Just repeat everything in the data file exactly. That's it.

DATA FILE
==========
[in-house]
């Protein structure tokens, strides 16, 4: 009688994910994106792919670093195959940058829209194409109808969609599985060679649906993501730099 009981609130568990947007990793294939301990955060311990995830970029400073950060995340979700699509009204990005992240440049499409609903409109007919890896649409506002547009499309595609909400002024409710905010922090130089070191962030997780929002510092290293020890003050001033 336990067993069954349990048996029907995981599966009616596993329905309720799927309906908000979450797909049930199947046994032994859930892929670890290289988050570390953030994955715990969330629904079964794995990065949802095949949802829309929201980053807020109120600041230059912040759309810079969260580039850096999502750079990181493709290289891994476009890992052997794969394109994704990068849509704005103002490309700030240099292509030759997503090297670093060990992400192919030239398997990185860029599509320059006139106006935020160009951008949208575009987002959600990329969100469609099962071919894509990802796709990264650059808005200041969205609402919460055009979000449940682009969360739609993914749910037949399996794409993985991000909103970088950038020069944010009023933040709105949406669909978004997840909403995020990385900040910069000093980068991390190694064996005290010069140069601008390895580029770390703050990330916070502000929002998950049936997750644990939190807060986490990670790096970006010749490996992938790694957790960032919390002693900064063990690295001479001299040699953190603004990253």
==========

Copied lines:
[in-house]
């Protein structure tokens, strides 16, 4: 009688994910994106792919670093195959940058829209194409109808969609599985060679649906993501730099 009981609130568990947007990793294939301990955060311990995830970029400073950060995340979700699509009204990005992240440049499409609903409109007919890896649409506002547009499309595609909400002024409710905010922090130089070191962030997780929002510092290293020890003050001033 336990067993069954349990048996029907995981599966009616596993329905309720799927309906908000979450797909049930199947046994032994859930892929670890290289988050570390953030994955715990969330629904079964794995990065949802095949949802829309929201980053807020109120600041230059912040759309810079969260580039850096999502750079990181493709290289891994476009890992052997794969394109994704990068849509704005103002490309700030240099292509030759997503090297670093060990992400192919030239398997990185860029599509320059006139106006935020160009951008949208575009987002959600990329969100469609099962071919894509990802796709990264650059808005200041969205609402919460055009979000449940682009969360739609993914749910037949399996794409993985991000909103970088950038020069944010009023933040709105949406669909978004997840909403995020990385900040910069000093980068991390190694064996005290010069140069601008390895580029770390703050990330916070502000929002998950049936997750644990939190807060986490990670790096970006010749490996992938790694957790960032919390002693900064063990690295001479001299040699953190603004990253």